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The Parole Board has cancelled day parole for a man police have described as a full-patch member of the Hells Angels

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Karissa Donkin · CBC News

The Parole Board of Canada has cancelled day parole for a man police have described as a full-patch member of the Hells Angels, after he rejected the release location proposed by Correctional Service Canada (CSC).

Robin Moulton, 51, is serving a sentence of two years, nine months and 15 days, after time served, for possession of cocaine for the purpose of trafficking and possession of a drug press with the intention of producing or trafficking a substance.

“In this instance you are adamant that you do not want to be released as was proposed,” the decision, dated May 5, says.

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“Further, due to an abundance of security information that speaks to the risk your presence poses in any number of release destinations, CSC is only able to arrange your release to a city with a community correctional centre that you have no intention of going to.”

Full parole denied

Last fall, Moulton was granted day parole for six months, despite opposition from CSC and local police. He originally requested full parole, but the parole board denied that request.

The decision doesn’t specify the community where CSC wanted to place Moulton, nor does it say the area where Moulton wanted to be released.

It also doesn’t say the name of the prison where Moulton is serving his sentence.

“You write that you want to be released to community [redacted] where there would be far greater cultural connections and ability to adhere to Maliseet traditions and ceremonies,” the decision says.

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“The challenge in implementing that specific plan is that the local community based residential facility [CBRF] is unwilling to provide accommodations.”

The parole board records say Moulton is an Indigenous offender, but he didn’t grow up on a reserve or practise his culture growing up.

“Your lack of community connectivity may have led you to value the [camaraderie], power, and influence associated with your OMG [Outlawed Motorcycle Group] affiliation, while such is also an indication of thrill-seeking behaviour on your part,” the parole board decision says.

Police had storage lockers under surveillance

Moulton was arrested in August 2017 after a lengthy RCMP investigation “targeting the movement of drugs into New Brunswick that involved you and several accomplices,” the parole board records say.

“They were of the belief that you as well as the drugs had clear links to an Outlawed Motorcycle Group [OMG],” the records say.

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At his sentencing hearing, the court heard how police had Moulton under surveillance for months as he accessed storage lockers in Fredericton and Woodstock.

After covertly installing a motion-activated camera inside a locker in Woodstock, police saw Moulton using a hydraulic press to compress a white powdered substance into bricks, placing the substance into clear bags and then into a duffel bag before leaving the locker.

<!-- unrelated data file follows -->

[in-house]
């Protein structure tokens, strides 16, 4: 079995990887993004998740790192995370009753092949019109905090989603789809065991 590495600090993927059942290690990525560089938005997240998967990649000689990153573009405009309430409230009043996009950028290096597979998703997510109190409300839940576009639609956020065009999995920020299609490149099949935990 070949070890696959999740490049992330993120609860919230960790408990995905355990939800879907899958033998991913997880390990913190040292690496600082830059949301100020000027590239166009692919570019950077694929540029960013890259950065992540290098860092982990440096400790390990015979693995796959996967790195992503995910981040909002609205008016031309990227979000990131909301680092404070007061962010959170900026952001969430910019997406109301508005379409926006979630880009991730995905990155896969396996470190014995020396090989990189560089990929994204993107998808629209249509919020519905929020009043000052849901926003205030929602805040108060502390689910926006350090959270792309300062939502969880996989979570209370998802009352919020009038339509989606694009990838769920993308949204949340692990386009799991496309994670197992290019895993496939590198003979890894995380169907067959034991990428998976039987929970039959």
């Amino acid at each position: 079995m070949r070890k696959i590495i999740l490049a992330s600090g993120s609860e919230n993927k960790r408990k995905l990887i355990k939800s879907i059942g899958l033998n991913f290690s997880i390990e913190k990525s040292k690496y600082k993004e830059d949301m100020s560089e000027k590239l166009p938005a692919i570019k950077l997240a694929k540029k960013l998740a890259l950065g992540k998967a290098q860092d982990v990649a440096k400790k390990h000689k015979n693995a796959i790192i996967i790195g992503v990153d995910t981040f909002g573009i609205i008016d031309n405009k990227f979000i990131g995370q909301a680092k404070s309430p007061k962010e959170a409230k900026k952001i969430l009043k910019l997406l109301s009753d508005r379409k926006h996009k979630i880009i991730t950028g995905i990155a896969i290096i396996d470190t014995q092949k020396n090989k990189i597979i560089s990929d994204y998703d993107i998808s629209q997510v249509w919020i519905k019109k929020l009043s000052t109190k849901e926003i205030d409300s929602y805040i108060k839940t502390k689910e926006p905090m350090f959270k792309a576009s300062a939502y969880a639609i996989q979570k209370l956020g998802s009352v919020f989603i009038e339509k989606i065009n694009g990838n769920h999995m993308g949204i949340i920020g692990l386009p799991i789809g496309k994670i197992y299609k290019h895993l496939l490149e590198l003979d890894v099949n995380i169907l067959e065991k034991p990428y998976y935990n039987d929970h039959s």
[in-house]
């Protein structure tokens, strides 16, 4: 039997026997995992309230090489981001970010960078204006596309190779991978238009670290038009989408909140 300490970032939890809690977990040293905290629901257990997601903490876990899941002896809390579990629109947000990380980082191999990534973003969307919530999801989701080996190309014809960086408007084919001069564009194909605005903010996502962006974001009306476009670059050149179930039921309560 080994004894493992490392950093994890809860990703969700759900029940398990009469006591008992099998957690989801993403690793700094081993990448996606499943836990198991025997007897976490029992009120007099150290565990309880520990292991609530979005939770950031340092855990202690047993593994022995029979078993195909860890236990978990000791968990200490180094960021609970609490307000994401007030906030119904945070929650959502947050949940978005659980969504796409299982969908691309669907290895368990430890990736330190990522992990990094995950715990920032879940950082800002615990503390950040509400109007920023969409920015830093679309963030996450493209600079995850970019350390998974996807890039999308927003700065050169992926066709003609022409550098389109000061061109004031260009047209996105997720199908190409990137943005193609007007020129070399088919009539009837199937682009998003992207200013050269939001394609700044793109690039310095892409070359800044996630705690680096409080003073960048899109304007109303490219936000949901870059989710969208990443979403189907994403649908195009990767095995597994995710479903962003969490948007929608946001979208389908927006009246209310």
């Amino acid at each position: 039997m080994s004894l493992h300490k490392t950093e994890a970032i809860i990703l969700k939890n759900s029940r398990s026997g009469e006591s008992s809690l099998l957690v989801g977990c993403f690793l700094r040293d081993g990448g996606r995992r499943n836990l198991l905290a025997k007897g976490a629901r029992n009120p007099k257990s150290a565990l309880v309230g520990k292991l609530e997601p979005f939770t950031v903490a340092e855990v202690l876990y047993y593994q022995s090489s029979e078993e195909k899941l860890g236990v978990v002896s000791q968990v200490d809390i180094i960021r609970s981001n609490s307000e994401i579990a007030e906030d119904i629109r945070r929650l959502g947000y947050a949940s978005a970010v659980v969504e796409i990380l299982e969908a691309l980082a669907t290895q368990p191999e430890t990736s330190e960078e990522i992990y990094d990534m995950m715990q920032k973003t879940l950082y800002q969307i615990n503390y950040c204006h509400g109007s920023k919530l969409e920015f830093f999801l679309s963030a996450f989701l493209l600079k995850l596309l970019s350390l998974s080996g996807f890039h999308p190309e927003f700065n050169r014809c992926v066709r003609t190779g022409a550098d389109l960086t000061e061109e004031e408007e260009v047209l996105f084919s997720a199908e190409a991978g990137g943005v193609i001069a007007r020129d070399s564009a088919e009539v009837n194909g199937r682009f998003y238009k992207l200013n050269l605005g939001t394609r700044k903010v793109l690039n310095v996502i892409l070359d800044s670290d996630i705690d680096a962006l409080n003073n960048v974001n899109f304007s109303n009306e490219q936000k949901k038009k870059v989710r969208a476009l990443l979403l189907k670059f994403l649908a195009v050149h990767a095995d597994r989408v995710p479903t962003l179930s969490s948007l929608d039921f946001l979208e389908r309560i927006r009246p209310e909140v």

When police pulled Moulton over near Woodstock at the time of his arrest, they found cocaine with about 35 per cent purity, which carried a value of between $12,000 and $24,000, the court heard.

Police also found “a loaded handgun and rifle equipped with a silencer” in the storage lockers, parole board records say, but several weapons charges against Moulton were dropped after he pleaded guilty to the drug charges.

Moulton said crimes weren’t linked to Hells Angels

Moulton, who is originally from New Brunswick, is serving his second federal prison sentence.

The parole board records say Moulton was a founding member of his club in a different province and returned home as a step toward establishing a club chapter here.

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The Hells Angels have had a Nomads chapter in New Brunswick since 2016, as part of an eastern expansion for Canada’s largest and most powerful outlaw motorcycle gang. It also established a chapter in Prince Edward Island in 2019.

Moulton told the parole board that he saw the Hells Angels as more of a “social club” and noted that membership wasn’t illegal.

He also emphasized that there was “no evidence of any connection” between his club and the crimes he committed.

When he was arrested, he said he was facing “considerable personal and emotional stress, due to the violent loss of a friend” and was struggling to pay post-secondary costs for his five children.

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But the board seemed to reject those arguments.

“Having held lead roles in the OMG would certainly suggest that you are knowledgeable about significant drug trafficking operations as well as the commission of violent acts to ensure territory is held and others are kept at bay,” the parole board records say.

“To suggest that the club is social in nature is rejected by the board, as information is both relevant and reliable that such is not the case.”

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According to CSC, day parole is designed so an offender can “participate in community-based activities in preparation for full parole or statutory release.”

A person on day parole typically has to return to a halfway house or community-based residential facility each night and must follow several conditions set by the parole board.

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